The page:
In announcing the decision this week to drop all the charges against Adnan Syed, Baltimore State’s Attorney Marilyn Mosby brought up the results of touch DNA testing on a skirt, pantyhose, jacket and pair of shoes.
Mosby said the examination did not recover any DNA from the skirt, pantyhose and jacket of Hae Min Lee, 18, Syed’s ex-girlfriend and classmate at Woodlawn High School, whose body was found in Leakin Park in Baltimore in 1999. But the testing revealed that there was a mixture of DNA from multiple people on both her shoes.
“Most compelling,” Mosby said on Tuesday at a news conference, “Adnan Syed, his DNA, was excluded.”
Touch DNA — also referred to as trace DNA — simply refers to the idea that people can leave behind genetic material on items that they’ve touched or handled, as opposed to DNA taken from bodily fluids, such as saliva, blood or semen.
Mark Perlin, chief scientist and executive at Cybergenetics, a Pittsburgh company that developed advanced DNA software called TrueAllele, said most DNA evidence consists of a mixture of two or more people.
With the modern software, Perlin said, it does not make a difference how DNA got onto a piece of evidence. If it’s present, he said, scientists can analyze it.
“Touch DNA makes up much of DNA evidence,” Perlin said. “Handguns. Objects. Clothing. Whenever DNA is not a bodily fluid. But there’s no problem with it. It’s just DNA.”
Even a few dozen human cells, he said, can produce a huge amount of information.
He said it’s critical to see a case report to understand what data the laboratory generated and how it interpreted that information.
“If you want a scientist to tell you what the science has found, you have to see the report,” Perlin said.
Emily Witty, a spokesperson for the Baltimore State’s Attorney’s Office, said it is not releasing the report at this stage of the investigation. Baltimore Police and prosecutors are re-examining the killing.
Syed, 41, was found guilty in Baltimore Circuit Court in 2000 of first-degree murder, robbery, kidnapping and false imprisonment, and sentenced to life in prison plus 30 years. He has always maintained his innocence.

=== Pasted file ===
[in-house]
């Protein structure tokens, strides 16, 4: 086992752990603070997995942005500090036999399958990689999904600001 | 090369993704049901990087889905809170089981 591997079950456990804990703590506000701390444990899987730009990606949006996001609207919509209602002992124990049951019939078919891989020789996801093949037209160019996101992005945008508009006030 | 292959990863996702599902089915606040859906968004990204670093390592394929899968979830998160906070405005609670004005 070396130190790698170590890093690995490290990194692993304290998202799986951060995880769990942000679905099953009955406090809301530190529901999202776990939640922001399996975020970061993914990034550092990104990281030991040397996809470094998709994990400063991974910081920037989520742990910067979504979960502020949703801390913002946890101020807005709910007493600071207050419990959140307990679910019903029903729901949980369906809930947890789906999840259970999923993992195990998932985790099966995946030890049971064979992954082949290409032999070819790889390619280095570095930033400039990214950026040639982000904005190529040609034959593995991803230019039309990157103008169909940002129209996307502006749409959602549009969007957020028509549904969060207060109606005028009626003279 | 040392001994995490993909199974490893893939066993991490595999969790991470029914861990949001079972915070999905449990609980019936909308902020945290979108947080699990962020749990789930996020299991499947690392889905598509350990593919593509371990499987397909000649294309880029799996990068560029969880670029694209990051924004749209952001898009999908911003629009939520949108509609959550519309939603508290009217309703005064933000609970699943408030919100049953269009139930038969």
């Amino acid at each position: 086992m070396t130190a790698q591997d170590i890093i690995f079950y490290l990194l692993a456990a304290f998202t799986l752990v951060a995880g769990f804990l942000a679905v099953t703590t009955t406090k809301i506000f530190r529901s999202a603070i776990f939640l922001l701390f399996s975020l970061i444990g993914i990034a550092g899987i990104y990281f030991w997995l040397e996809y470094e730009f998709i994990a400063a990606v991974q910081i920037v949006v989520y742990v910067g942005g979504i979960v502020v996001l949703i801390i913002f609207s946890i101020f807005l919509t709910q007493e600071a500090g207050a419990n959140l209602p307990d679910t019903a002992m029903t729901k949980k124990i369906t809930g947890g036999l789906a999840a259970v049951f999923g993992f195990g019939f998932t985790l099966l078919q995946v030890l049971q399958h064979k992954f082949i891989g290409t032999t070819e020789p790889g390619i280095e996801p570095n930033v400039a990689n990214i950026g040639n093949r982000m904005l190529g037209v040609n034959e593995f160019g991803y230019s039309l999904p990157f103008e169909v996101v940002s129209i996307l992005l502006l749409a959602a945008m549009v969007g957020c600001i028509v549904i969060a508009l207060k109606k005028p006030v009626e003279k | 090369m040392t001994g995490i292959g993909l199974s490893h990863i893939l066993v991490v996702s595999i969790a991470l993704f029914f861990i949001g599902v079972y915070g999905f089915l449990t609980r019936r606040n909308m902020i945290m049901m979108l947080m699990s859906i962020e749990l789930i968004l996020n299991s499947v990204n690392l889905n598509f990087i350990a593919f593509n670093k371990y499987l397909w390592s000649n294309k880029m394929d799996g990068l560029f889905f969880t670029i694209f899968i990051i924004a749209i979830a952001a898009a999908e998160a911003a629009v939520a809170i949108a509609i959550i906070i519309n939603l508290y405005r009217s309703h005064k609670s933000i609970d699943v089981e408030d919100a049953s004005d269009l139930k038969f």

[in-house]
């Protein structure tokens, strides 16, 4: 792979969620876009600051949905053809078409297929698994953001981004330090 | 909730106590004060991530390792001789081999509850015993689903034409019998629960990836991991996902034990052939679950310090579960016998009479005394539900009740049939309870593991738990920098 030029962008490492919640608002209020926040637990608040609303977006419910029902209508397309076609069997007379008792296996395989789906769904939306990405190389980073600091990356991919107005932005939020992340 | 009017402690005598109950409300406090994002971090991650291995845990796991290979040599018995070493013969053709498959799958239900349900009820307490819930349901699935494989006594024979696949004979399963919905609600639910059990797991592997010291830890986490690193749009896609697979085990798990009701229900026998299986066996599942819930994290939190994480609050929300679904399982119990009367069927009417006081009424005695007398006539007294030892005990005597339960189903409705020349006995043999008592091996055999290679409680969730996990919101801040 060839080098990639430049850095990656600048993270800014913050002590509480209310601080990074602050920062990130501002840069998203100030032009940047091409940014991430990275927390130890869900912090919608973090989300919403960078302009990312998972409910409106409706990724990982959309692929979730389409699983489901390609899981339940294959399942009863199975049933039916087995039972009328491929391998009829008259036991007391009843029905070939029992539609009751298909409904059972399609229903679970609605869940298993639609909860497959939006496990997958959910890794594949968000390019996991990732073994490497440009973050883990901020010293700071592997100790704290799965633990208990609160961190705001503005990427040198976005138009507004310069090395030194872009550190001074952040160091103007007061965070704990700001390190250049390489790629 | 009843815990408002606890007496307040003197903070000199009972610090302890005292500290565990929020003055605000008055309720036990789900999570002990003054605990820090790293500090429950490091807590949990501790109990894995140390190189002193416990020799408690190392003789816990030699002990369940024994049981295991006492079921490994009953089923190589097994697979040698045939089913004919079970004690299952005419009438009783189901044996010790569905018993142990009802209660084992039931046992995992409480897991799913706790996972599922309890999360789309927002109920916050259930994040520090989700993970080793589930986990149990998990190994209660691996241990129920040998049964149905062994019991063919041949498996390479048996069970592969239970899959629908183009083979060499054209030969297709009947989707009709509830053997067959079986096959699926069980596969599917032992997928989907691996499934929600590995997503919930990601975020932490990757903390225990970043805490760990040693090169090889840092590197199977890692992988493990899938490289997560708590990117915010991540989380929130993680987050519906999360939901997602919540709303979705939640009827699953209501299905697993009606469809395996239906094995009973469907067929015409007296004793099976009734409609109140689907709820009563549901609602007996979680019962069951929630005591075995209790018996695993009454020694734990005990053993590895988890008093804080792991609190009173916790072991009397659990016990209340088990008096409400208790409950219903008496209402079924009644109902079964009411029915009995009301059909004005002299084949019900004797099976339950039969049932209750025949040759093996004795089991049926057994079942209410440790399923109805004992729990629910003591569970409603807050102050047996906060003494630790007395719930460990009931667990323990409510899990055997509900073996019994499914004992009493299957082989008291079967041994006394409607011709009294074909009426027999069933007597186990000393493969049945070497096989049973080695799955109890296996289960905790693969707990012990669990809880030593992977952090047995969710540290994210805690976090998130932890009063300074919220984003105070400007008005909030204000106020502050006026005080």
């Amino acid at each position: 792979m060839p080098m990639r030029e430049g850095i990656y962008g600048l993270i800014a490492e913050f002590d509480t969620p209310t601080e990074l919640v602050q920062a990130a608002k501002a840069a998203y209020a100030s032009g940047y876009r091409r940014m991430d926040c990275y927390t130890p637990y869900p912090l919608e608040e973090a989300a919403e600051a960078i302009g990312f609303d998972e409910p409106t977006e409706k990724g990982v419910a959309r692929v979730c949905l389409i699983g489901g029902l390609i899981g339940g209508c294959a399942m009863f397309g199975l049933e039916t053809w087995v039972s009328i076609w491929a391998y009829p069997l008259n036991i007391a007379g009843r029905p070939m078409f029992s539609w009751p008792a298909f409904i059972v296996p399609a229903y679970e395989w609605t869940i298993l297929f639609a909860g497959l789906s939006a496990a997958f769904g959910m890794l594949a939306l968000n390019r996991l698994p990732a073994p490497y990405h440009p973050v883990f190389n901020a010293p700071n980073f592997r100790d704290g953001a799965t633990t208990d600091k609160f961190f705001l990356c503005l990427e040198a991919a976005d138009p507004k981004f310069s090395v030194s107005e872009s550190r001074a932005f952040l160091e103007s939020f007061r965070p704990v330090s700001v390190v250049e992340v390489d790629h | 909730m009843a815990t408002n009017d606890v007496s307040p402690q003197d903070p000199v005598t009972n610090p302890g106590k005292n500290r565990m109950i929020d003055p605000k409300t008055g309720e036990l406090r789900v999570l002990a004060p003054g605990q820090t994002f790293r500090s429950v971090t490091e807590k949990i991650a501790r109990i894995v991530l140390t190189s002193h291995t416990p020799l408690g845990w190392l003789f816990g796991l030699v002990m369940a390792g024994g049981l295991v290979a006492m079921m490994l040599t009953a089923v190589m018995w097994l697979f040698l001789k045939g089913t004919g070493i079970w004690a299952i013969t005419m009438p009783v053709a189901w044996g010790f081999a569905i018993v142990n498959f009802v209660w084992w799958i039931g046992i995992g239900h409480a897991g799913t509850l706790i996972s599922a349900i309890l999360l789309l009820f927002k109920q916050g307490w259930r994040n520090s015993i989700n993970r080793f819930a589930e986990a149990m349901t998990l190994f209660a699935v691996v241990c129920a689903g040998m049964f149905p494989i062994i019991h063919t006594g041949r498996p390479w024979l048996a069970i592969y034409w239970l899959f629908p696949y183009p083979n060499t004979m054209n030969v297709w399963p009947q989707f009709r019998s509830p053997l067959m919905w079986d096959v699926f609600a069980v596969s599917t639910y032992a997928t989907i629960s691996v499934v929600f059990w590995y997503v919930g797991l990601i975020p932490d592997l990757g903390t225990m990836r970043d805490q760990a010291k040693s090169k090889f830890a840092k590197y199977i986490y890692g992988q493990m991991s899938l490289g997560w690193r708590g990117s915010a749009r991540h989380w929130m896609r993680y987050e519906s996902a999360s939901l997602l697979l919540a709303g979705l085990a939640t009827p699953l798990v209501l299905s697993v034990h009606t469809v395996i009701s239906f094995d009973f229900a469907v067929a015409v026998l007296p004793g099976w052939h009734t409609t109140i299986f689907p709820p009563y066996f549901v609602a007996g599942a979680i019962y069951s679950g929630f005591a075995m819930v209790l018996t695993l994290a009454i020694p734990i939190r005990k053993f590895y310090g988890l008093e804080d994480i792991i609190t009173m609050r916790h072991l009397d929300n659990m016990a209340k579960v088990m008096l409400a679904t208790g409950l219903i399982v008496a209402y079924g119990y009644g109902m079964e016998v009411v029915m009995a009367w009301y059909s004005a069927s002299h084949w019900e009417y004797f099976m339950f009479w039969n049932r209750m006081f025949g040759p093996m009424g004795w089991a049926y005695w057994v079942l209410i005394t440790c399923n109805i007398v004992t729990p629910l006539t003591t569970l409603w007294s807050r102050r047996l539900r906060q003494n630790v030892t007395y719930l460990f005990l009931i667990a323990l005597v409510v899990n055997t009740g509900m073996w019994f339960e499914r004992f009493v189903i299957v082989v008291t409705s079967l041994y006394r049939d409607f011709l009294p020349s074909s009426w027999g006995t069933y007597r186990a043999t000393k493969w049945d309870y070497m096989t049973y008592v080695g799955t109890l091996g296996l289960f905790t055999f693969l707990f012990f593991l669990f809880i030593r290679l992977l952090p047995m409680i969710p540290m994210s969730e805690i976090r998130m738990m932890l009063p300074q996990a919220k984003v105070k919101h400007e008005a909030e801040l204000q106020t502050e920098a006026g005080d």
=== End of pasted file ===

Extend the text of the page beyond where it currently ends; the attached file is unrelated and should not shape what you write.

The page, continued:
His conviction received international attention in 2014 with the release of the podcast “Serial.” The HBO documentary series “The Case Against Adnan Syed” and the podcast “Undisclosed” have also examined his case.
Circuit Judge Melissa M. Phinn last month granted a motion from the state to throw out Syed’s conviction and ordered his release from prison.
In the motion, Assistant State’s Attorney Becky Feldman, chief of the Sentencing Review Unit, wrote that an almost one-year investigation had discovered that prosecutors did not turn over exculpatory evidence and uncovered information about two potential alternative suspects.
Feldman reported that she and Syed’s attorney, Assistant Public Defender Erica Suter, director of the Innocence Project Clinic at the University of Baltimore School of Law, also found “significant reliability issues regarding the most critical pieces of evidence at trial.”
Prosecutors had 30 days to either schedule a new date for trial or drop the case.
Patricia Cummings, the former supervisor of the conviction integrity units in the Philadelphia District Attorney’s Office and Dallas County District Attorney’s Office, said the legal question, given the procedural posture of the case, had not been whether Syed was innocent.
Mosby, she said, had to decide whether prosecutors possessed reliable evidence and whether there was enough to prove the case beyond a reasonable doubt.
Because prosecutors withheld exculpatory evidence, Cummings said, there’s no question that it was a case of a wrongful conviction. She said there is no universal definition of exoneration.
The National Registry of Exonerations, though, generally states that an exoneration takes place when a person who’s been convicted of a crime is “officially cleared after new evidence of innocence becomes available.”
Syed, she said, fits the definition of a person who has been exonerated. But Cummings said there has not been a judicial finding of actual innocence.
In Maryland, people have to persuade an administrative law judge that there is clear and convincing evidence that they are innocent to receive compensation from the state.
“The system is not quite that black-and-white,” Cummings said. “You have those in-between, or you have those resolutions that aren’t nice and neat or juicy, like innocent or guilty.”